I'm bummed that the LE is not water-proof.
The screen size and shape are a direct carry-over from the Key2. I like the 2.5D curved glass, which bends very slightly along the edges. I wish the bezels were slimmer, but TCL kept the capacitive back, home, and multitasking keys above the keyboard and under the display.
The LE's QWERTY keyboard is a bit shorter than that of the Key2. We're talking a few millimeters here. This difference means the keys themselves are smaller. Further, the profile of the LE's keys is flatter when compared to the Key2. Though the action remains very good, I think there's a significant difference between the feel of two keyboards. The Key2 provides more confident feedback as you type and the keys are easier to find without looking. On the LE, I was more apt to press the wrong key. The keyboard has frets (thin bars) between the rows.
Sadly, the LE loses the capacitive functionality of the Key2's keyboard. This is a cost-saver.
The fingerprint reader is embedded in the space button. The Speed Key, a dedicated button in the bottom right corner, can be used to trigger user-defined shortcuts. This is an effective tool for launching your favorite apps/actions.
You'll find three physical buttons on the right edge: the volume toggle, the screen lock button, and the customizable action key. I like the profile of the screen lock key, which is ridged to help set it apart from the others. All three are a bit flat, however, and feedback is just okay. The action key opens Google Assistant, Google Lens, or voice search by default.
The USB-C port is on the bottom, along with slotted speaker holes. A 3.5mm headphone jack is on top. The combined SIM / memory card tray is on the left edge. It can accommodate either two SIMs at the same time, or one SIM and one microSD memory card.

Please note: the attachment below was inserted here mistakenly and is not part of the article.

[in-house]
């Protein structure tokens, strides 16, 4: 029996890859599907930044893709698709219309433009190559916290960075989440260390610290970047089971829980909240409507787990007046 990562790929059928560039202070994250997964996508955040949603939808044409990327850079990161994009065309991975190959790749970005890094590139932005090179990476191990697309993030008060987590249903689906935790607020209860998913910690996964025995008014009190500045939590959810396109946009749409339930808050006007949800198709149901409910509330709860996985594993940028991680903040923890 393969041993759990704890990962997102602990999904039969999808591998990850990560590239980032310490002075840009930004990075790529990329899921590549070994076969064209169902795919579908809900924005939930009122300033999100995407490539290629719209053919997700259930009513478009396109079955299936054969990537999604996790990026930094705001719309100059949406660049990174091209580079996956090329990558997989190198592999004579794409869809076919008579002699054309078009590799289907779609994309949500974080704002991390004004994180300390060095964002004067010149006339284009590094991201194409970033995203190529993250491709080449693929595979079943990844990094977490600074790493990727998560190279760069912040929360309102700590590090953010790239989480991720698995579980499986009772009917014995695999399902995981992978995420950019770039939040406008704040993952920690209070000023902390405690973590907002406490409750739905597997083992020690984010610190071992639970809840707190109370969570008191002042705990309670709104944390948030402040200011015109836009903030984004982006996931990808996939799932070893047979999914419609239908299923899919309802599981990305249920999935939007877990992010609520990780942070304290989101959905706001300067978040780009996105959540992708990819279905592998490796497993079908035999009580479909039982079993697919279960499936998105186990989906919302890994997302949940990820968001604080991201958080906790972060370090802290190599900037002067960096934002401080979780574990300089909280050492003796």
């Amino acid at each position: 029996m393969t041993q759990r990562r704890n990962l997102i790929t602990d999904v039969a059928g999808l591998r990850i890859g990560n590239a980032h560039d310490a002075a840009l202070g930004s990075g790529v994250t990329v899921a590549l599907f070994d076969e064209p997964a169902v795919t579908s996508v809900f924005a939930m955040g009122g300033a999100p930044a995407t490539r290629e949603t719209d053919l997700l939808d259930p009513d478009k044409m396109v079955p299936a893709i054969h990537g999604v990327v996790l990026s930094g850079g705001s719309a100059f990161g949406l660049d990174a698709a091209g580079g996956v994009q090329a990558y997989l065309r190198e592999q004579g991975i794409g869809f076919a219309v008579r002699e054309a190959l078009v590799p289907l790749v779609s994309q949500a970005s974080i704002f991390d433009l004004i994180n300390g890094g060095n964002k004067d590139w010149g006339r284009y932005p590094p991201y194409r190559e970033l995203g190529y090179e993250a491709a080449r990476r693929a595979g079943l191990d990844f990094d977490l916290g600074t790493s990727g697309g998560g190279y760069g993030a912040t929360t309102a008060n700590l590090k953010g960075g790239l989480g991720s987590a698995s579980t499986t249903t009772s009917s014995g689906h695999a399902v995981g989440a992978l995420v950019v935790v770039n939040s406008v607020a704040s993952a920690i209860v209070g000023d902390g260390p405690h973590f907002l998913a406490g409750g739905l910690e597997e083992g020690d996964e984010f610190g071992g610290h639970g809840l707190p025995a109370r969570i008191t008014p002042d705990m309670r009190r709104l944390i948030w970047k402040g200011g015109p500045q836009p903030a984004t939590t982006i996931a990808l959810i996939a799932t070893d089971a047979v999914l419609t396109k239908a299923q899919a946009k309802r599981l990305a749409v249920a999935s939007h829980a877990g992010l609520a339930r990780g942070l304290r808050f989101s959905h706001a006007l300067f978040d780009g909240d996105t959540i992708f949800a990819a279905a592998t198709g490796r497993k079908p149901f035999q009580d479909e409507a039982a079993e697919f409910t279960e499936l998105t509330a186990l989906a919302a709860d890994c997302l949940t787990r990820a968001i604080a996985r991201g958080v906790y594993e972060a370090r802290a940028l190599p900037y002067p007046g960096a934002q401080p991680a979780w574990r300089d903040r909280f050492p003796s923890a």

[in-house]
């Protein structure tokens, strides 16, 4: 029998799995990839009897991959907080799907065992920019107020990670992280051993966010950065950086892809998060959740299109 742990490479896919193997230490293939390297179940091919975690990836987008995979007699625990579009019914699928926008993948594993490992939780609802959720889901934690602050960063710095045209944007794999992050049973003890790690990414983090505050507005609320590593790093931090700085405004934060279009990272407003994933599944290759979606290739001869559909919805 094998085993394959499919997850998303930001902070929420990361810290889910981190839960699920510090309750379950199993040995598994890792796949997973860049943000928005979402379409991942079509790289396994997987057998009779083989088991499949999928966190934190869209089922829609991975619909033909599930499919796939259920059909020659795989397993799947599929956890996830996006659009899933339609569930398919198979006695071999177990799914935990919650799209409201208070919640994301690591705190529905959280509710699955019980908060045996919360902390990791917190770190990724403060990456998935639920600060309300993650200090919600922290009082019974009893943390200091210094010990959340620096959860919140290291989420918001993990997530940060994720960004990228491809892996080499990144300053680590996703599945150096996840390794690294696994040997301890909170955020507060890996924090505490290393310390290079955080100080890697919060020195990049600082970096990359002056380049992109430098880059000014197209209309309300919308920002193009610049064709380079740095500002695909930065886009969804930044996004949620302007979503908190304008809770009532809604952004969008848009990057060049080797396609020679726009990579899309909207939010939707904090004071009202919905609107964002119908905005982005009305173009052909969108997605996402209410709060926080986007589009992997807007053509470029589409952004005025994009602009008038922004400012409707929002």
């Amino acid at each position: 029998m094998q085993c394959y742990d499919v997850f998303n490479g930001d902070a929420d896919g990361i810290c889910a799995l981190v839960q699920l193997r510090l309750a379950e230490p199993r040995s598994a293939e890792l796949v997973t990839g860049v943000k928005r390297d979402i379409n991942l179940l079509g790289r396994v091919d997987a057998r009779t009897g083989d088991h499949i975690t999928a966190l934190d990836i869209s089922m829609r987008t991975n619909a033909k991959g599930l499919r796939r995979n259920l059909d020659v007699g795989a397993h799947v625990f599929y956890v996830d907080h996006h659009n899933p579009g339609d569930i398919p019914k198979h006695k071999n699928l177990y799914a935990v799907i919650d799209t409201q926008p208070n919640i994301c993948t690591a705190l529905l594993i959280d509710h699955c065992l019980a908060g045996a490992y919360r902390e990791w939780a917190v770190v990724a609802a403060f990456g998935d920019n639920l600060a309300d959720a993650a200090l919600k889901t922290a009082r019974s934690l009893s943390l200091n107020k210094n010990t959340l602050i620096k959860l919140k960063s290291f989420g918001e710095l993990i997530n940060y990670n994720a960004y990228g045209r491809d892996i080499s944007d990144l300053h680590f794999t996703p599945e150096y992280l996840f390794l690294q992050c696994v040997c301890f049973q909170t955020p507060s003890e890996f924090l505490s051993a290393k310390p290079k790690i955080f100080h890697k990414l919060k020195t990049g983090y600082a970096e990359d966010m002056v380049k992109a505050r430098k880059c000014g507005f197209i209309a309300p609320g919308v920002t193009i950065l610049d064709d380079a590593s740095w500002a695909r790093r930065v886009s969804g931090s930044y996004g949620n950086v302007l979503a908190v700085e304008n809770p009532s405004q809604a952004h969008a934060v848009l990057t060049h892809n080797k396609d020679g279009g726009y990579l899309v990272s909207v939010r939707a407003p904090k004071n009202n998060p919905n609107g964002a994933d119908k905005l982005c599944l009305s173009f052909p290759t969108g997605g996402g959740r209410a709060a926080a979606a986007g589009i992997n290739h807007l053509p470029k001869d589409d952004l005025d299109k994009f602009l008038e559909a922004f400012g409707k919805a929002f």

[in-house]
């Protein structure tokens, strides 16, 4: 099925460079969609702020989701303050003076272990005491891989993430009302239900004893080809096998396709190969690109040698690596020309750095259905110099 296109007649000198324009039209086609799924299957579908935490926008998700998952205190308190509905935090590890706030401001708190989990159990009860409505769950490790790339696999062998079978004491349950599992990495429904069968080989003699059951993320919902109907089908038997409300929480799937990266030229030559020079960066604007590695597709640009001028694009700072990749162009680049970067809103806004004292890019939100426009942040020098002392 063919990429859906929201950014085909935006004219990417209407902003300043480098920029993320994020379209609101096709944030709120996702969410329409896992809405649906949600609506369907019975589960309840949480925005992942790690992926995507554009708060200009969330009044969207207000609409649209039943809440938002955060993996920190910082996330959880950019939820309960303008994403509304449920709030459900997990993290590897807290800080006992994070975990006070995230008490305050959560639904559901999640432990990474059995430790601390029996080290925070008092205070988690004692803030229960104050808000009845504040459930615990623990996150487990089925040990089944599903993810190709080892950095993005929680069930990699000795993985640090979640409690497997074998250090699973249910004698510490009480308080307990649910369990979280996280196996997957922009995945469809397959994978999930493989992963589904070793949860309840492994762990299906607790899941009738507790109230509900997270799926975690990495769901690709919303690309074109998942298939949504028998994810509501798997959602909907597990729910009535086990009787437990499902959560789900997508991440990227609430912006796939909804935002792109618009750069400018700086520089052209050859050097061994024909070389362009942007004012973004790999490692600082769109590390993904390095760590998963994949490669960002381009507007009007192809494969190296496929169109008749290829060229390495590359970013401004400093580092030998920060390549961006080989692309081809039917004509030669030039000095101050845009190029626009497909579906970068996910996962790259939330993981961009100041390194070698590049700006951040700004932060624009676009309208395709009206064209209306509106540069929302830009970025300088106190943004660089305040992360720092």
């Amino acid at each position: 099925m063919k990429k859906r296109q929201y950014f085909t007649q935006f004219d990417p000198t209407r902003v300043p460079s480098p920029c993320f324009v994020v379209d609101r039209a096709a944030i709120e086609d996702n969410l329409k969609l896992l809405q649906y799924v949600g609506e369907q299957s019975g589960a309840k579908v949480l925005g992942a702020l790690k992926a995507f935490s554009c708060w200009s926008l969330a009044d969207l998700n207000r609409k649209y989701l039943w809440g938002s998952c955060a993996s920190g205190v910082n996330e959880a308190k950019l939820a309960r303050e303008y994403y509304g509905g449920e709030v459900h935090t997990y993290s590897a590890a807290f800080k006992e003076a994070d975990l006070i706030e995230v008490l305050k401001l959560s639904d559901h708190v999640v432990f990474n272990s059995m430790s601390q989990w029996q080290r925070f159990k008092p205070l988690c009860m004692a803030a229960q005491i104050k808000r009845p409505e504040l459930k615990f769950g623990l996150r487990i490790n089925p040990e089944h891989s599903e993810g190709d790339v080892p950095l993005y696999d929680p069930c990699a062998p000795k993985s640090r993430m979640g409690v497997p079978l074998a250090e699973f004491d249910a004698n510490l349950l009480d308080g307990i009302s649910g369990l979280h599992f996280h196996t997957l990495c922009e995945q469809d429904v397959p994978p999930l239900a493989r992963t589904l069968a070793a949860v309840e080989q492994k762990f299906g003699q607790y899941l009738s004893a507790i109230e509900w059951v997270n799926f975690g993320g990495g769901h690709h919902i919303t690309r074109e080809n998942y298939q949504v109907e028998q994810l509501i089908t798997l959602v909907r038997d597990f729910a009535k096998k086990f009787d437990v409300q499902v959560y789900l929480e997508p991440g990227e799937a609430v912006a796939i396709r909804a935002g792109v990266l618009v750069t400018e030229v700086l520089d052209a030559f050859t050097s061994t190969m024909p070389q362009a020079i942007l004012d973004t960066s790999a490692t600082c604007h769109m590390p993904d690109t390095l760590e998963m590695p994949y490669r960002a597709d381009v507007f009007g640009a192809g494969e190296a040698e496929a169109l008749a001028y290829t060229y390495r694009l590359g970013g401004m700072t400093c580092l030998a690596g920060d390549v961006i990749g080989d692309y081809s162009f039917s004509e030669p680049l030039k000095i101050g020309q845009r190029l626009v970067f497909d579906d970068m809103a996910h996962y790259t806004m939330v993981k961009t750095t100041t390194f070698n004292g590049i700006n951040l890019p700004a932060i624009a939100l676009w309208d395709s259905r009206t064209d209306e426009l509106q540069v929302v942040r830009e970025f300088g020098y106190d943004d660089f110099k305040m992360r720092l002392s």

The polycarbonate material that forms the rear panel is curved just a bit where it meets the side edges. You cannot remove the rear panel, nor the battery underneath. The dual camera module is raised a bit.
I like the Key2 LE hardware overall, though there are a few weak points. If the Key2 is too costly for you, the Key2 LE is a viable option for the QWERTY-craving kind.
While many of today's top phones may be all about the display, the Key2 LE is not. TCL crammed a 4.5-inch full HD display into the face of the phone and it feels hemmed in. (My guess is TCL could squeeze a 5-inch screen onto the LE's face if it tried.) The display is the same that's used on the Key2. It make use of an unusual 3:2 aspect ratio with 1,080 by 1,610 pixels.
With a pixel density of 433ppi, the resolution is more than adequate for your emails, messages, and documents. I do wish TCL would do something to improve the tone of the screen, which feels muted and leans blue. Brightness could be much better. While I had no trouble using the Key2 LE indoors, the screen is easily washed out under a shining sun. This had me ducking for shade. Viewing angles are mediocre.